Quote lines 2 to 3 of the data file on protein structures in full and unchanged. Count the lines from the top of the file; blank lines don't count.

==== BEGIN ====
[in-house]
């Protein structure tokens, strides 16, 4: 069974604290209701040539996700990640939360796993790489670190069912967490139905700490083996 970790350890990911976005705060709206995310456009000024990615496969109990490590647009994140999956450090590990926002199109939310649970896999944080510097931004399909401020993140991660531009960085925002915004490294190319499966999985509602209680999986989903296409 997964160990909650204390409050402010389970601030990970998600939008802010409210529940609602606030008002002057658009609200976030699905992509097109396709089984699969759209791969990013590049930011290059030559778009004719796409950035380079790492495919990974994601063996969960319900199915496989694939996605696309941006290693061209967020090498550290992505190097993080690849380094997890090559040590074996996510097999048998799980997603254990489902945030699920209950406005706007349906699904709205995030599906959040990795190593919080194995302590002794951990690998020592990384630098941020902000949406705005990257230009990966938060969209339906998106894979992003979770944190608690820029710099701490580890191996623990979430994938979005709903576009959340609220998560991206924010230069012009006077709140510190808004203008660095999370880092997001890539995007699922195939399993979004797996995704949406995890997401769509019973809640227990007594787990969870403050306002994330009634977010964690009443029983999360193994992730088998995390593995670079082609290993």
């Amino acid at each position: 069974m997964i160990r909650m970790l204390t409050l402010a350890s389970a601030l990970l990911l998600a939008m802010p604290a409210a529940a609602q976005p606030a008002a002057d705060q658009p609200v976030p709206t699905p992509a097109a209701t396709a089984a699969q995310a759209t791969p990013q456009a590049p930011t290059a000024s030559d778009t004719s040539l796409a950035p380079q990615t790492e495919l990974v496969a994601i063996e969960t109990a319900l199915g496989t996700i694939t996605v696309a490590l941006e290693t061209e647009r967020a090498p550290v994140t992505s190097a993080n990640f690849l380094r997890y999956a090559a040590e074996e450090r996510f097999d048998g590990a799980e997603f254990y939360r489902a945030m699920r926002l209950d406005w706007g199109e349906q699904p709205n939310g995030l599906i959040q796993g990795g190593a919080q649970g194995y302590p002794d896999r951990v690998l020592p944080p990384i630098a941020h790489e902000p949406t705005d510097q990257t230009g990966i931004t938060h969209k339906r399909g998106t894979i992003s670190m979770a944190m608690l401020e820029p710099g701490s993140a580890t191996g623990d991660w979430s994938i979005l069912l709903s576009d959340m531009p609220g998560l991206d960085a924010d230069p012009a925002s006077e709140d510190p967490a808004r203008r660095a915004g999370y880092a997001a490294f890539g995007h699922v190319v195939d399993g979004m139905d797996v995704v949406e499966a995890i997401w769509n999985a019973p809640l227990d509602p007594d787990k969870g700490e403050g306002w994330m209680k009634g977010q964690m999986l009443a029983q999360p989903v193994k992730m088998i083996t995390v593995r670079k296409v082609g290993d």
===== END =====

């Protein structure tokens, strides 16, 4: 069974604290209701040539996700990640939360796993790489670190069912967490139905700490083996 970790350890990911976005705060709206995310456009000024990615496969109990490590647009994140999956450090590990926002199109939310649970896999944080510097931004399909401020993140991660531009960085925002915004490294190319499966999985509602209680999986989903296409 997964160990909650204390409050402010389970601030990970998600939008802010409210529940609602606030008002002057658009609200976030699905992509097109396709089984699969759209791969990013590049930011290059030559778009004719796409950035380079790492495919990974994601063996969960319900199915496989694939996605696309941006290693061209967020090498550290992505190097993080690849380094997890090559040590074996996510097999048998799980997603254990489902945030699920209950406005706007349906699904709205995030599906959040990795190593919080194995302590002794951990690998020592990384630098941020902000949406705005990257230009990966938060969209339906998106894979992003979770944190608690820029710099701490580890191996623990979430994938979005709903576009959340609220998560991206924010230069012009006077709140510190808004203008660095999370880092997001890539995007699922195939399993979004797996995704949406995890997401769509019973809640227990007594787990969870403050306002994330009634977010964690009443029983999360193994992730088998995390593995670079082609290993």
């Amino acid at each position: 069974m997964i160990r909650m970790l204390t409050l402010a350890s389970a601030l990970l990911l998600a939008m802010p604290a409210a529940a609602q976005p606030a008002a002057d705060q658009p609200v976030p709206t699905p992509a097109a209701t396709a089984a699969q995310a759209t791969p990013q456009a590049p930011t290059a000024s030559d778009t004719s040539l796409a950035p380079q990615t790492e495919l990974v496969a994601i063996e969960t109990a319900l199915g496989t996700i694939t996605v696309a490590l941006e290693t061209e647009r967020a090498p550290v994140t992505s190097a993080n990640f690849l380094r997890y999956a090559a040590e074996e450090r996510f097999d048998g590990a799980e997603f254990y939360r489902a945030m699920r926002l209950d406005w706007g199109e349906q699904p709205n939310g995030l599906i959040q796993g990795g190593a919080q649970g194995y302590p002794d896999r951990v690998l020592p944080p990384i630098a941020h790489e902000p949406t705005d510097q990257t230009g990966i931004t938060h969209k339906r399909g998106t894979i992003s670190m979770a944190m608690l401020e820029p710099g701490s993140a580890t191996g623990d991660w979430s994938i979005l069912l709903s576009d959340m531009p609220g998560l991206d960085a924010d230069p012009a925002s006077e709140d510190p967490a808004r203008r660095a915004g999370y880092a997001a490294f890539g995007h699922v190319v195939d399993g979004m139905d797996v995704v949406e499966a995890i997401w769509n999985a019973p809640l227990d509602p007594d787990k969870g700490e403050g306002w994330m209680k009634g977010q964690m999986l009443a029983q999360p989903v193994k992730m088998i083996t995390v593995r670079k296409v082609g290993d």